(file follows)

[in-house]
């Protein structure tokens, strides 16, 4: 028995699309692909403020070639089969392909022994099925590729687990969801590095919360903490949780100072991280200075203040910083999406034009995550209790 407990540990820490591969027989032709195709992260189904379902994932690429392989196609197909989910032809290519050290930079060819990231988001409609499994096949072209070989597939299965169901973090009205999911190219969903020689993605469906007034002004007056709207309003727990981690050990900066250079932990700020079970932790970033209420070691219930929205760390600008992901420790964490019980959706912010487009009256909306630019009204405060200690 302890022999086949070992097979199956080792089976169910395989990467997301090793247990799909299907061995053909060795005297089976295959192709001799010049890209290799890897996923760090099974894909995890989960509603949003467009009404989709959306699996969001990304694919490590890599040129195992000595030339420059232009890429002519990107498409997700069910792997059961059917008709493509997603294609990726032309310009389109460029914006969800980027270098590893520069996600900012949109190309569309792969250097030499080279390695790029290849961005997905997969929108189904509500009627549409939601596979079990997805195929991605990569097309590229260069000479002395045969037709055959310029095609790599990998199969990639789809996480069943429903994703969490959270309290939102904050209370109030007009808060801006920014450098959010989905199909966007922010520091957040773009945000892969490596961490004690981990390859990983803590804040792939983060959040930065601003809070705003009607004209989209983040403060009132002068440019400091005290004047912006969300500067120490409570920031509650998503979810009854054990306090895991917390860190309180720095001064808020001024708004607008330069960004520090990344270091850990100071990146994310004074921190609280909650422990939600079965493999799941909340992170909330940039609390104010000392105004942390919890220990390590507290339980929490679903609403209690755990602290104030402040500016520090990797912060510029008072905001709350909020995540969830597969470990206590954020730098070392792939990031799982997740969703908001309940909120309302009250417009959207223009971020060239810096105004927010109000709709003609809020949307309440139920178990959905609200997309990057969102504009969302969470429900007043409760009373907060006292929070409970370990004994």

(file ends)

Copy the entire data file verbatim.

[in-house]
């Protein structure tokens, strides 16, 4: 028995699309692909403020070639089969392909022994099925590729687990969801590095919360903490949780100072991280200075203040910083999406034009995550209790 407990540990820490591969027989032709195709992260189904379902994932690429392989196609197909989910032809290519050290930079060819990231988001409609499994096949072209070989597939299965169901973090009205999911190219969903020689993605469906007034002004007056709207309003727990981690050990900066250079932990700020079970932790970033209420070691219930929205760390600008992901420790964490019980959706912010487009009256909306630019009204405060200690 302890022999086949070992097979199956080792089976169910395989990467997301090793247990799909299907061995053909060795005297089976295959192709001799010049890209290799890897996923760090099974894909995890989960509603949003467009009404989709959306699996969001990304694919490590890599040129195992000595030339420059232009890429002519990107498409997700069910792997059961059917008709493509997603294609990726032309310009389109460029914006969800980027270098590893520069996600900012949109190309569309792969250097030499080279390695790029290849961005997905997969929108189904509500009627549409939601596979079990997805195929991605990569097309590229260069000479002395045969037709055959310029095609790599990998199969990639789809996480069943429903994703969490959270309290939102904050209370109030007009808060801006920014450098959010989905199909966007922010520091957040773009945000892969490596961490004690981990390859990983803590804040792939983060959040930065601003809070705003009607004209989209983040403060009132002068440019400091005290004047912006969300500067120490409570920031509650998503979810009854054990306090895991917390860190309180720095001064808020001024708004607008330069960004520090990344270091850990100071990146994310004074921190609280909650422990939600079965493999799941909340992170909330940039609390104010000392105004942390919890220990390590507290339980929490679903609403209690755990602290104030402040500016520090990797912060510029008072905001709350909020995540969830597969470990206590954020730098070392792939990031799982997740969703908001309940909120309302009250417009959207223009971020060239810096105004927010109000709709003609809020949307309440139920178990959905609200997309990057969102504009969302969470429900007043409760009373907060006292929070409970370990004994």